Sleep Apnea (cont.)
With sleep apnea, there are symptoms that you may notice and symptoms that others may notice when you're asleep.
Symptoms you may notice include:
- Excessive daytime sleepiness.
- Waking with an unrefreshed feeling after sleep, having problems with memory and concentration, feeling tired, and experiencing personality changes.
- Morning or night headaches. About half of all people with sleep apnea report headaches.2
- Heartburn or a sour taste in the mouth at night.
- Swelling of the legs.
- Getting up during the night to urinate.
- Sweating and chest pain while you are sleeping.
Symptoms others may notice include:
- Episodes of not breathing (apnea), which may occur as few as 5 times an hour (mild apnea) to more than 50 times an hour (severe apnea). How many episodes you have determines how severe your sleep apnea is.
- Loud snoring. Almost all people who have sleep apnea snore. But not all people who snore have sleep apnea.
- Restless tossing and turning during sleep.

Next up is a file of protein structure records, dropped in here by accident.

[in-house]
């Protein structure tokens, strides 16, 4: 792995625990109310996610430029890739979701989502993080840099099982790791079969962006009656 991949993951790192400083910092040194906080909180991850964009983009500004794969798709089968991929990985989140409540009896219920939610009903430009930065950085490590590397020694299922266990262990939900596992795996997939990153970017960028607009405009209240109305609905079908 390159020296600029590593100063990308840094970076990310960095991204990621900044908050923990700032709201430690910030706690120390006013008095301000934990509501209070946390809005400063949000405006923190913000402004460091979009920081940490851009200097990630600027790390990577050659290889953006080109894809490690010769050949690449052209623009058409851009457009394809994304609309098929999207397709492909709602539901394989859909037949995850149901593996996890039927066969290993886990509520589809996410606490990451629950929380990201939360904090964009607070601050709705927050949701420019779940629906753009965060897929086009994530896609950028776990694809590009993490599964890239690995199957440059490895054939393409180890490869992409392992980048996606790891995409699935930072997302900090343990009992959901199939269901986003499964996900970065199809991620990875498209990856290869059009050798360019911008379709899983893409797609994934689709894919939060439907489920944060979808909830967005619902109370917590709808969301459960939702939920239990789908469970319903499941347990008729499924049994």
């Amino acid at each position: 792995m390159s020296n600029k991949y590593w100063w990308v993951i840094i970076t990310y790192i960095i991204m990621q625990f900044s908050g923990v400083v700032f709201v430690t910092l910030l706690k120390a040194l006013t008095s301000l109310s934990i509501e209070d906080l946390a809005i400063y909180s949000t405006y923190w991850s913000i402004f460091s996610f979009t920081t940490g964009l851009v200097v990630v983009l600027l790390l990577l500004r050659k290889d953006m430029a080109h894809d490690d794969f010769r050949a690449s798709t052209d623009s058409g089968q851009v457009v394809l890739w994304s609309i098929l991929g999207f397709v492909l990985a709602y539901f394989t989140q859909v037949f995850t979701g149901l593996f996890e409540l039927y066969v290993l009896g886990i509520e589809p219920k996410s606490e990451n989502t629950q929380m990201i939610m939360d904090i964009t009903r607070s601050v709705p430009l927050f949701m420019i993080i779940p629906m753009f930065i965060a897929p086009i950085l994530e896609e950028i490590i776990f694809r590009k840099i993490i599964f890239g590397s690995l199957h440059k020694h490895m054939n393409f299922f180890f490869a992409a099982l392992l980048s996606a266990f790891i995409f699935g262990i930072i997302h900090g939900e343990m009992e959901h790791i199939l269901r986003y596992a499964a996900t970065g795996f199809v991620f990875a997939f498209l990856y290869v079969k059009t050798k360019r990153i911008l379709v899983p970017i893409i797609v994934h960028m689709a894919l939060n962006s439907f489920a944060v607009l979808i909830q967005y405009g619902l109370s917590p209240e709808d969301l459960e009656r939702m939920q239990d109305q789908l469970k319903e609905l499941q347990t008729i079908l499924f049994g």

- Nighttime choking or gasping spells.
Symptoms in children
Children who have sleep apnea nearly always snore. But they may not appear to be excessively sleepy during the day (a key symptom in adults).
- In children younger than 5, other symptoms include:
- Mouth breathing.
- Waking up a lot.
- In children 5 years and older, other symptoms include:
- Bed wetting.
- Doing poorly in school.
- Not growing as quickly as they should for their age. This may be the only symptom in some children. These children may also have behavior problems and a short attention span.
In rare cases, sleep apnea in children can cause developmental delays and can cause failure of the right side of the heart (cor pulmonale).
Other conditions with symptoms similar to sleep apnea include other sleep disorders and an underactive thyroid.